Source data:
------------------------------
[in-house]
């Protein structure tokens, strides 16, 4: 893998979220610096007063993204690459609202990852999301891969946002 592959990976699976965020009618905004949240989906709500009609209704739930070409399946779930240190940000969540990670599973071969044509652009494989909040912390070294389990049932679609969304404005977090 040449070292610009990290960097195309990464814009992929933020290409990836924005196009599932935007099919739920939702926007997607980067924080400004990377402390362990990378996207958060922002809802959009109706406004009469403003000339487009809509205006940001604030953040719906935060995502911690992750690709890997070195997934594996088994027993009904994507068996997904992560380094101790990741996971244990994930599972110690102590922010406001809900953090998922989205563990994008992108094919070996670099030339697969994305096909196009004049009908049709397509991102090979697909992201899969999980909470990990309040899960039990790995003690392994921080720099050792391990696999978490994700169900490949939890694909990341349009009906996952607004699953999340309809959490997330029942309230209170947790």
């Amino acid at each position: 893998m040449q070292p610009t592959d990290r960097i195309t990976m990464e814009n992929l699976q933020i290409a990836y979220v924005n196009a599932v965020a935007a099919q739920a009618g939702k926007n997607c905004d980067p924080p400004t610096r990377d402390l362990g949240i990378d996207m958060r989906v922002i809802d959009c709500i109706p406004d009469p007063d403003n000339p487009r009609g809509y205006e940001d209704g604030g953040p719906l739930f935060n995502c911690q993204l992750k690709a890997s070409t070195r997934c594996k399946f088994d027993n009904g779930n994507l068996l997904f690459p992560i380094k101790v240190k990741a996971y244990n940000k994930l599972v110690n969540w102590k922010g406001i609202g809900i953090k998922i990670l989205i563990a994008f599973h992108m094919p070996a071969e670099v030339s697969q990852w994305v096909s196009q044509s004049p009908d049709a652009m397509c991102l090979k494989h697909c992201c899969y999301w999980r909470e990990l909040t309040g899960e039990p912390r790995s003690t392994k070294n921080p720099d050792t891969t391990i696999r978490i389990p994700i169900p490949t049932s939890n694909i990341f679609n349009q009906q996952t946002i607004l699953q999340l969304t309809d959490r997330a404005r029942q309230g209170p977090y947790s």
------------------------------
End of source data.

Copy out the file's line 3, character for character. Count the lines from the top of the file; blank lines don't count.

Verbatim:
């Amino acid at each position: 893998m040449q070292p610009t592959d990290r960097i195309t990976m990464e814009n992929l699976q933020i290409a990836y979220v924005n196009a599932v965020a935007a099919q739920a009618g939702k926007n997607c905004d980067p924080p400004t610096r990377d402390l362990g949240i990378d996207m958060r989906v922002i809802d959009c709500i109706p406004d009469p007063d403003n000339p487009r009609g809509y205006e940001d209704g604030g953040p719906l739930f935060n995502c911690q993204l992750k690709a890997s070409t070195r997934c594996k399946f088994d027993n009904g779930n994507l068996l997904f690459p992560i380094k101790v240190k990741a996971y244990n940000k994930l599972v110690n969540w102590k922010g406001i609202g809900i953090k998922i990670l989205i563990a994008f599973h992108m094919p070996a071969e670099v030339s697969q990852w994305v096909s196009q044509s004049p009908d049709a652009m397509c991102l090979k494989h697909c992201c899969y999301w999980r909470e990990l909040t309040g899960e039990p912390r790995s003690t392994k070294n921080p720099d050792t891969t391990i696999r978490i389990p994700i169900p490949t049932s939890n694909i990341f679609n349009q009906q996952t946002i607004l699953q999340l969304t309809d959490r997330a404005r029942q309230g209170p977090y947790s």